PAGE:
Abby: Right, a callback to good old Giordano Bruno, who launched a thousand ships of history of science criticism at the series, for its use of history as parable.
Danielle: Tyson also certainly hammered home the message of science as a democratizing force. He pointed out that the greatest scientific minds have made mistakes, and cited that as the reason for us to question everything, constantly and diligently. He said that “science belongs to all of us,” instead of to a privileged few, which seems to emphasize the point that Tyson made so many weeks ago -- the series is for those who might not see themselves as scientifically minded, those who have a latent spark for the field that needs to be ignited.
Abby: I think your latter point about the show's scientific evangelism is right on. Faith of a mustard seed, so to speak. I'm still not sold on the idea of a straw man to make that point, however. Tyson is correct that many science-deniers talk about scientists as members of the liberal elite and their research as merely the biased product of that culture. But straw man arguments don't generally convince the opposition they're supposed to represent.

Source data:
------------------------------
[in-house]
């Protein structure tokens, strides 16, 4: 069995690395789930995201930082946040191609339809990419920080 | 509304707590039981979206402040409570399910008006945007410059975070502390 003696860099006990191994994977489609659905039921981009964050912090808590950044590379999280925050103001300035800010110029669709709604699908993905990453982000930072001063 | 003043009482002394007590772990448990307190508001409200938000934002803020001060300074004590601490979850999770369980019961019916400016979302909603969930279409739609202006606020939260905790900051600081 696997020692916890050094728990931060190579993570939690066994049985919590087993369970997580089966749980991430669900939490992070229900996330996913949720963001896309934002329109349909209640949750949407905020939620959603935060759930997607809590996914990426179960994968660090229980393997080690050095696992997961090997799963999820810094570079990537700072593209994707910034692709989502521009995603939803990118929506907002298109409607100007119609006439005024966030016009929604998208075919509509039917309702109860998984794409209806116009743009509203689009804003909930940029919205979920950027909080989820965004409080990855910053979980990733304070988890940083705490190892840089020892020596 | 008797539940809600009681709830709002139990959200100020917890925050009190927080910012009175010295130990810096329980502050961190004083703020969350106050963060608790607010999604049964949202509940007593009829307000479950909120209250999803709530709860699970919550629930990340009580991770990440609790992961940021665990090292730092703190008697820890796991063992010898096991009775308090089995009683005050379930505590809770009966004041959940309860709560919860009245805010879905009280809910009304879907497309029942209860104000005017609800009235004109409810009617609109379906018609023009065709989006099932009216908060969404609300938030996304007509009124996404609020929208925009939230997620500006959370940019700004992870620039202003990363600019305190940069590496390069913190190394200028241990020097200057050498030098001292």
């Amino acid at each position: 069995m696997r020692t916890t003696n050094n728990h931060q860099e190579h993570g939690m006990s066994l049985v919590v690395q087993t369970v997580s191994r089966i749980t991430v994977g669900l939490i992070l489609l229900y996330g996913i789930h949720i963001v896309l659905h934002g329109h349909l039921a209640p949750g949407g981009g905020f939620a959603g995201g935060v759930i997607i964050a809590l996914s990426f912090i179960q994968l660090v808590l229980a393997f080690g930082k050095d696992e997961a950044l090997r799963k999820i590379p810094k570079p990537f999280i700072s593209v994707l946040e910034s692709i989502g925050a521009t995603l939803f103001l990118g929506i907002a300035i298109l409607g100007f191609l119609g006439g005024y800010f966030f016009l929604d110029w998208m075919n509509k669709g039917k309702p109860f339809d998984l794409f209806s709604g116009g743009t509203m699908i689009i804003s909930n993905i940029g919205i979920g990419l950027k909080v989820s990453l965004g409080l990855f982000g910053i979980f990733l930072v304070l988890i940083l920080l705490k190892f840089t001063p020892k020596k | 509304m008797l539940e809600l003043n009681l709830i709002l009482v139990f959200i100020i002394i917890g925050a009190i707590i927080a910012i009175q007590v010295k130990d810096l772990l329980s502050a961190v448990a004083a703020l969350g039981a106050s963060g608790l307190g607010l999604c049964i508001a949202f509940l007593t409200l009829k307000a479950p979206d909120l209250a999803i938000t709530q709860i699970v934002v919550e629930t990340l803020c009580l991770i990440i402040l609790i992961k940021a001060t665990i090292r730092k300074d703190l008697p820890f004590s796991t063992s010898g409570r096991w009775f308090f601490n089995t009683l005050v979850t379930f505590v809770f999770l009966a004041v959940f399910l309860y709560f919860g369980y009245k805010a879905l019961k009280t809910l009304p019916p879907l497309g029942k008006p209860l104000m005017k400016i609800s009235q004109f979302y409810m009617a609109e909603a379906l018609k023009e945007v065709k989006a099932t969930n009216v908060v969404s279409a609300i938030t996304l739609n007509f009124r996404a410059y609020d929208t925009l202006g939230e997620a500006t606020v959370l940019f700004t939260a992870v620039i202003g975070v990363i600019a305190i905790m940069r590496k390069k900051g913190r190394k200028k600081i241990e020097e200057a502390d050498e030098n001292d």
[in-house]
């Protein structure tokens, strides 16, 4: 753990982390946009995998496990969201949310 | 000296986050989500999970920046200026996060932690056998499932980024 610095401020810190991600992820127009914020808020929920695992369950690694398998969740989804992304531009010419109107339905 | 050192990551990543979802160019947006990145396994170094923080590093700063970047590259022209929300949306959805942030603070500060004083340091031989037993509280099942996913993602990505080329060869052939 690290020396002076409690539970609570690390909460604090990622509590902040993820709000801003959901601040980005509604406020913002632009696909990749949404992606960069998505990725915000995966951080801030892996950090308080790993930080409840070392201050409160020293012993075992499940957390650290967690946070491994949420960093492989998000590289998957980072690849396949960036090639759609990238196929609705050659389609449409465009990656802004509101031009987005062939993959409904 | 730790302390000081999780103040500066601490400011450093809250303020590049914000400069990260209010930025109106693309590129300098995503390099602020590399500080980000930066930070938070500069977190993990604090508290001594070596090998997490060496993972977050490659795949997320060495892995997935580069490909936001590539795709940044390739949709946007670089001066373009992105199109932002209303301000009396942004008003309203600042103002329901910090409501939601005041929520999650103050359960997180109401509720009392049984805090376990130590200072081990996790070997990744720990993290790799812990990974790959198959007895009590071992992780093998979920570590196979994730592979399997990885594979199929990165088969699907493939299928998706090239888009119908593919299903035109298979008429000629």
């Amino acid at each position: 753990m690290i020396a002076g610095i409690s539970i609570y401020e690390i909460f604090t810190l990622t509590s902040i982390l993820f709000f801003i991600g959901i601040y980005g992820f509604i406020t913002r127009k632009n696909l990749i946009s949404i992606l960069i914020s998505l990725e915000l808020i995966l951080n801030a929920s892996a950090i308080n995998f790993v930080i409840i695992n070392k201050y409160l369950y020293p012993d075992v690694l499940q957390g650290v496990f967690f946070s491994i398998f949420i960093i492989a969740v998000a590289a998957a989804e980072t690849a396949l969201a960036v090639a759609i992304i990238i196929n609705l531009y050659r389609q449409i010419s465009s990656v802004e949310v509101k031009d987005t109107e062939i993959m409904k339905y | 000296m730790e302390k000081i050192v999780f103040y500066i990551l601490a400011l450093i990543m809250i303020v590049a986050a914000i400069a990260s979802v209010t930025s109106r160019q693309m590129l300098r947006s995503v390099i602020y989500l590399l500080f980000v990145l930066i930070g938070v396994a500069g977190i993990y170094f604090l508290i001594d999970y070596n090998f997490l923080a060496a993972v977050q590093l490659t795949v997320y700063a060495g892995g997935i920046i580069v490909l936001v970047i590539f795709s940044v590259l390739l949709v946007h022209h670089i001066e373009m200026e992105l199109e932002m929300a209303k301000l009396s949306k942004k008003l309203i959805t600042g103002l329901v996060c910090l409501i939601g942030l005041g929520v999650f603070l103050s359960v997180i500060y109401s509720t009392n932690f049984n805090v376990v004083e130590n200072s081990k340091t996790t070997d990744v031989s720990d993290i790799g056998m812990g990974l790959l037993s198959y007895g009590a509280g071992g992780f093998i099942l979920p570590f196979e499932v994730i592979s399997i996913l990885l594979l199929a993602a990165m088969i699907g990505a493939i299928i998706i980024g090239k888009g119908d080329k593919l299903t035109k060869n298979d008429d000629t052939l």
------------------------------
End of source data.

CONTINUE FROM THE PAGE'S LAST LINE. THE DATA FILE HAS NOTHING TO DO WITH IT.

Danielle: Agreed. I suspect that using a straw man argument in this scenario could easily backfire. Of course, the show finished off with a voice-over from Sagan, which was the right choice. It’s somewhat disheartening that Sagan’s 30-year-old advice, to take care of our planet and each other, has been so thoroughly ignored. But I suppose it’s nice that Tyson decided to end on a positive note, discussing our responsibilities to each other rather than our failings. Although I wonder if that wouldn’t be a more honest conclusion to the series.